Above left is the experimental results and above right are the simulated results. The simulation gives exactly the same shadow and almost the same distributions across the sphere. The experimental result had a little extra structure which isn’t in the simulation because it was dirt.

The researchers explored other distributions that they didn’t think would work as well. If they used something like a reflective beam rather than cosine scattering, they got a result that didn’t look right.


Broad specular scattering. It doesn’t look right

So, if they have a reflective beam and it is broadened a bit to allow for the surface being a little rough it simply doesn’t look like the simulation or the experiment. They really do see the cosine distribution.

Complex structures

The idea of ray tracing is really helpful, generally. Another example of where the researchers try to use it, is to try and understand what is going on. So, they had a test sample made, which was a series of trenches machined on a microscale and placed on a substrate, and imaged it with the helium beam.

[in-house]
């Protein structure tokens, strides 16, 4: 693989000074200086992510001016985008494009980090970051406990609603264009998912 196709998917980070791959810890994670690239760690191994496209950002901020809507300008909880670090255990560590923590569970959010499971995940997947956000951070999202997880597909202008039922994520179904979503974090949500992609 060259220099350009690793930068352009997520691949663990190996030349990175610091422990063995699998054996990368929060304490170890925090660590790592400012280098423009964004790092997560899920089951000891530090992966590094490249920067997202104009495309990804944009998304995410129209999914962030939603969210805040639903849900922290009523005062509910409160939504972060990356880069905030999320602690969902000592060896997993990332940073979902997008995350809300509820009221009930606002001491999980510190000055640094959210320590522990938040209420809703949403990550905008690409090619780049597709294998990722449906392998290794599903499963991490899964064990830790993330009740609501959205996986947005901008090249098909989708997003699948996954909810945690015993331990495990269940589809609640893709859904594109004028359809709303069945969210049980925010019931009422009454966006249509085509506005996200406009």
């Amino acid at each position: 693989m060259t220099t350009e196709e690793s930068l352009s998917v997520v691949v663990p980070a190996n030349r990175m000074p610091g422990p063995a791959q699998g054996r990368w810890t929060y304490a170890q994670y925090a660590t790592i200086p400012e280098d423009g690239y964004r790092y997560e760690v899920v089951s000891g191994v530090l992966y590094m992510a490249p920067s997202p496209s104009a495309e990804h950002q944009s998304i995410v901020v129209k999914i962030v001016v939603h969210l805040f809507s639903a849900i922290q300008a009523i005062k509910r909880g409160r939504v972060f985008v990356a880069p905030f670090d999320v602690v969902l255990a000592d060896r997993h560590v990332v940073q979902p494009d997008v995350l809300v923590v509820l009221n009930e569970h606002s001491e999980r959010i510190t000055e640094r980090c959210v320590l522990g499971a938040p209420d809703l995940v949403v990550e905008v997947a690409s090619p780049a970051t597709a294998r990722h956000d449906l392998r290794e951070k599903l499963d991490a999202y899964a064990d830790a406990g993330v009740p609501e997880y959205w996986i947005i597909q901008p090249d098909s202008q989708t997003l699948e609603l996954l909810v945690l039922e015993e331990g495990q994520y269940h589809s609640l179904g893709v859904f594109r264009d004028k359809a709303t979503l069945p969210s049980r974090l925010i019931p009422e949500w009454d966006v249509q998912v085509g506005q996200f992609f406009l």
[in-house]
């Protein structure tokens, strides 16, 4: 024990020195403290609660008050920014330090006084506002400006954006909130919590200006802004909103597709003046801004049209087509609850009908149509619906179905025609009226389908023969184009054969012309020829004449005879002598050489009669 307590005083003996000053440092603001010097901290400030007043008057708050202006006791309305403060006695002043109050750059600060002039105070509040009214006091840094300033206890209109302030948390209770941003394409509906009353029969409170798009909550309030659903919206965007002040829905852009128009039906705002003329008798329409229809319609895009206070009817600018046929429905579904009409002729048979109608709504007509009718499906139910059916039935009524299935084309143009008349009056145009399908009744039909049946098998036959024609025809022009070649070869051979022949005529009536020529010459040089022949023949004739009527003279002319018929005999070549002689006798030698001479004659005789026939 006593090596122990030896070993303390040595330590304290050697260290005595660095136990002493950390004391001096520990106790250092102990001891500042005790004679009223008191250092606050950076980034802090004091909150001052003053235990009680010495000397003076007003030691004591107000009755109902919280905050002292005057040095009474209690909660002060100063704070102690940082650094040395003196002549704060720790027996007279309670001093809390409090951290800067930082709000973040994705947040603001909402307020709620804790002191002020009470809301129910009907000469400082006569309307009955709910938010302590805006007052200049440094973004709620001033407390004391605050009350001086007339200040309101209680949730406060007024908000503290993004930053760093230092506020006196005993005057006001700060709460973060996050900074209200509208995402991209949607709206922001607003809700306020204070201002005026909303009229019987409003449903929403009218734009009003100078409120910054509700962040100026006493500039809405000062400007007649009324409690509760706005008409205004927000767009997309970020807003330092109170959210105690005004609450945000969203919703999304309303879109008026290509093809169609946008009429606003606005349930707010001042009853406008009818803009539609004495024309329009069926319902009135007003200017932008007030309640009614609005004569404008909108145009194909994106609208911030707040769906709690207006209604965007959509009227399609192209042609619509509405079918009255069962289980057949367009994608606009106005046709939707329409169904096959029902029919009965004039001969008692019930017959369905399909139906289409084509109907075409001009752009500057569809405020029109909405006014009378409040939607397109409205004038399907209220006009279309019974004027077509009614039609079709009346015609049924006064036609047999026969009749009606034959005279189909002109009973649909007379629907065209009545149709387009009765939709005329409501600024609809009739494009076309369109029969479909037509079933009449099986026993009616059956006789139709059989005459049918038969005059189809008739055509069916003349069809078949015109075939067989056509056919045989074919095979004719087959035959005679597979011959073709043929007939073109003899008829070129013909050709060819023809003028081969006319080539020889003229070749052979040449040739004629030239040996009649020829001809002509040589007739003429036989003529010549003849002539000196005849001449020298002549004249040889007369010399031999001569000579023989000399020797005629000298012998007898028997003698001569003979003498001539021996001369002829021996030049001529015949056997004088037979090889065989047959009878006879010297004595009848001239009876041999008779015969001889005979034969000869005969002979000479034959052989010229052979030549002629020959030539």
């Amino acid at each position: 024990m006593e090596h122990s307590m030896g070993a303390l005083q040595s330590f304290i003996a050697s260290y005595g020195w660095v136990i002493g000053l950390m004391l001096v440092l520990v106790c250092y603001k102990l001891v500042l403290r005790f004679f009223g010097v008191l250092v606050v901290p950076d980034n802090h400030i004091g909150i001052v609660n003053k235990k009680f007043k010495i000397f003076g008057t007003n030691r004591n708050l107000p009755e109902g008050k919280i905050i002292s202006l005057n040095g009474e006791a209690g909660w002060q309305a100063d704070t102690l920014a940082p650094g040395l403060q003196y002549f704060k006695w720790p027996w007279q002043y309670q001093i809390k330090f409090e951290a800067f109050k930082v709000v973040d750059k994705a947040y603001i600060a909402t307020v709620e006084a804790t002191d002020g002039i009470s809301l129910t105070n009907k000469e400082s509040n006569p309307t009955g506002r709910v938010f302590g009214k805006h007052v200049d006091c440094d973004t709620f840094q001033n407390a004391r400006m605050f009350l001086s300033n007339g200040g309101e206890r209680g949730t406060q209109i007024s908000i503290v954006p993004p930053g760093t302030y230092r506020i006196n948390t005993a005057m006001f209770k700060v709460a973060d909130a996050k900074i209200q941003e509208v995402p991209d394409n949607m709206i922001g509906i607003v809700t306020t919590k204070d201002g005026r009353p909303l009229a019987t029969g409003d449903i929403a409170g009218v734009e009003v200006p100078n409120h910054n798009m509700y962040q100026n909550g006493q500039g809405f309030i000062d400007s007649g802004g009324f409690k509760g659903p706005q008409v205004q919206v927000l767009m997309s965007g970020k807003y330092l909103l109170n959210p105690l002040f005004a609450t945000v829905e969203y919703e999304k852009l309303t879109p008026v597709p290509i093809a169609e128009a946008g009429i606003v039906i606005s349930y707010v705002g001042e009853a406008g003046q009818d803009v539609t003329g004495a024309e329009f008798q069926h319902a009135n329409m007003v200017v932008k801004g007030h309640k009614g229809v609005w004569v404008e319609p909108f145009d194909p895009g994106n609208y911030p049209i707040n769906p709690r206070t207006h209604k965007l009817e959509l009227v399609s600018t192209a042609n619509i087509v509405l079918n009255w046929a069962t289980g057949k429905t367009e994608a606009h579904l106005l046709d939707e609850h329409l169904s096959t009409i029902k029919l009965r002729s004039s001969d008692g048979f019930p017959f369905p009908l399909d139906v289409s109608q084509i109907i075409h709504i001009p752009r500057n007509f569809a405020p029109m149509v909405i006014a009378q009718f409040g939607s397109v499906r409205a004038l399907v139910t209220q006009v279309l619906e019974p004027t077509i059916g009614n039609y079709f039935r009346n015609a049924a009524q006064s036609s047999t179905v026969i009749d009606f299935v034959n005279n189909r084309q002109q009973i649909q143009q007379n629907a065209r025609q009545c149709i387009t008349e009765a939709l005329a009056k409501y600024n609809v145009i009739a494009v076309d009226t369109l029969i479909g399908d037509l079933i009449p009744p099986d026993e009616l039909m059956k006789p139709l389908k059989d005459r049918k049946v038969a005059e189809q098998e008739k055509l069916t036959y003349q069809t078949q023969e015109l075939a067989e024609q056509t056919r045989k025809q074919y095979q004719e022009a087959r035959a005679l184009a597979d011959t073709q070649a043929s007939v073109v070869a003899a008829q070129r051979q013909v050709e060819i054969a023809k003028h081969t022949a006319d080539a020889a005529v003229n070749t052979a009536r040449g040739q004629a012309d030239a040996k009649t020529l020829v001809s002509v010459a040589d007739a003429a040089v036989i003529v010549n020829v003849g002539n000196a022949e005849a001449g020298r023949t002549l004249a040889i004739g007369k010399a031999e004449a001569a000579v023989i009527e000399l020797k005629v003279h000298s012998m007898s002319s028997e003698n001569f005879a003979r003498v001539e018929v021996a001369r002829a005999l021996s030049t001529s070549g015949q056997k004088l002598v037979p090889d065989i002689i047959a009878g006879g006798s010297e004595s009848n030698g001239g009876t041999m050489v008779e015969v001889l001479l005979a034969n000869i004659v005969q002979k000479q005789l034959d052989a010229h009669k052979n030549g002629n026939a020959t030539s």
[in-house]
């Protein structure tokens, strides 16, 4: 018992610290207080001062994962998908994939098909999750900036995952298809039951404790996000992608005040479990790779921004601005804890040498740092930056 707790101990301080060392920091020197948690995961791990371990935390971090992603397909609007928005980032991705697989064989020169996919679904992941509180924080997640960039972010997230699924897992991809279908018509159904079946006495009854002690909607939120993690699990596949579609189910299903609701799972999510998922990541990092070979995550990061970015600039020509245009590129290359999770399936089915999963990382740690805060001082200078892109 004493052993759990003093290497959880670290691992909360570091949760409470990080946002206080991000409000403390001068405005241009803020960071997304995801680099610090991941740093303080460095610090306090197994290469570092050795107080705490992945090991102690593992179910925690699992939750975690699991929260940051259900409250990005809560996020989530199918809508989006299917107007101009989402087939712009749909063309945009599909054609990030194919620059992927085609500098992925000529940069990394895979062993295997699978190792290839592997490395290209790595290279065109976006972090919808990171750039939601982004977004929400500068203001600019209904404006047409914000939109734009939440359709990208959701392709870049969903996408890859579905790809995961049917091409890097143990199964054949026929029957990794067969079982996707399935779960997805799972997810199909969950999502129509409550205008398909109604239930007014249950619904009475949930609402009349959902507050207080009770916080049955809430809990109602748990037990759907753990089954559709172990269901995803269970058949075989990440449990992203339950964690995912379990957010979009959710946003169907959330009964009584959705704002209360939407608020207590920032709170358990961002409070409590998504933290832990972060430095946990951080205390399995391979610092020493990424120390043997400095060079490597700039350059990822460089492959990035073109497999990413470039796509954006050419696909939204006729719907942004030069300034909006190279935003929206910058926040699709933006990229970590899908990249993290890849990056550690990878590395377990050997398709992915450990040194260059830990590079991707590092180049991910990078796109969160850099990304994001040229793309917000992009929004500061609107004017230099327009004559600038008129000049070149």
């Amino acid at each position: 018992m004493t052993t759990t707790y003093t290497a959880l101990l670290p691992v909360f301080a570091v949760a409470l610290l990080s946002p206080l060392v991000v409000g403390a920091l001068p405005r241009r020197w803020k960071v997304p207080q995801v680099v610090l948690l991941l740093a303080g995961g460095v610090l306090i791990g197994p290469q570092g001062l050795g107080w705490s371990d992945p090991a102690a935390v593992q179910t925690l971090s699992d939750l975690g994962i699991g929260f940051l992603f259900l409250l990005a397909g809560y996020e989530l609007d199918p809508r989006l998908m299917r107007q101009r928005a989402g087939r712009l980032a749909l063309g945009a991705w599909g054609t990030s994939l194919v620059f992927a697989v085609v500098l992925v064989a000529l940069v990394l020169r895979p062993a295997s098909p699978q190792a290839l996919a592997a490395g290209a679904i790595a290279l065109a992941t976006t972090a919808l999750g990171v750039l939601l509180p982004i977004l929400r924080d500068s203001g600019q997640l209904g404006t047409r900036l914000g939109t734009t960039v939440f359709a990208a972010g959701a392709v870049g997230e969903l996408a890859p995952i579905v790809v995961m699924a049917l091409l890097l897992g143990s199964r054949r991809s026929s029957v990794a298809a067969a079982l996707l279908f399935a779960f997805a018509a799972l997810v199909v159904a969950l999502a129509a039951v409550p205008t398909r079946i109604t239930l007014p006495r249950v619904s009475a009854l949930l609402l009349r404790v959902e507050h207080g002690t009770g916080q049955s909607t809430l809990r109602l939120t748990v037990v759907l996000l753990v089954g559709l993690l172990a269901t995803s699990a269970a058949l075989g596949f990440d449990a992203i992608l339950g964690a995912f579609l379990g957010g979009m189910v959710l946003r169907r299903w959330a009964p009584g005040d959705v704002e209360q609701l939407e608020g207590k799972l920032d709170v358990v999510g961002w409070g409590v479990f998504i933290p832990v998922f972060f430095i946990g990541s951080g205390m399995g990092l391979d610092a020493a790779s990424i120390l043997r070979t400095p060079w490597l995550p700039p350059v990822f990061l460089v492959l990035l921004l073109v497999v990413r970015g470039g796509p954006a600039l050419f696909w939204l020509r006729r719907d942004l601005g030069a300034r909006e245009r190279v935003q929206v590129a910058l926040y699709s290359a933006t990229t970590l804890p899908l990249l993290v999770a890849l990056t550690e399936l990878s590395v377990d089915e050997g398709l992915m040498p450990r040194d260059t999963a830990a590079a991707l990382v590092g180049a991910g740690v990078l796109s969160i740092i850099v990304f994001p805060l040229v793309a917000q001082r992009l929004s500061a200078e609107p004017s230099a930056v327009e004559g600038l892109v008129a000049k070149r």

The method can explain relatively complex structures such as nano trenches of different depths

You can see towards the right a shallow trench and going towards the left there are dark patches.


The beam follows the blue arrow path but if it hits the corner the beam can’t get out to the detector. The red arrow shows the path of the beam if it was able to leave the trench.

There are particular angles that the beam can reach the detector.

As the trench gets deeper more of the atoms get trapped and the shadowing increases. On the other hand, when the trenches get really deep, they suddenly go completely grey. Initially the researchers didn’t understand why this happened until they did simulations.


This is due to multiple scatterings of the atoms when they have entered the trench

What causes the greyness is that the atoms enter the trench and bounce around and around. When they eventually leave, they are completely randomised and so the net effect is that the whole trench appears grey. The researchers were able to use this idea and repeat the experiment on the computer to really understand what was going on in the images.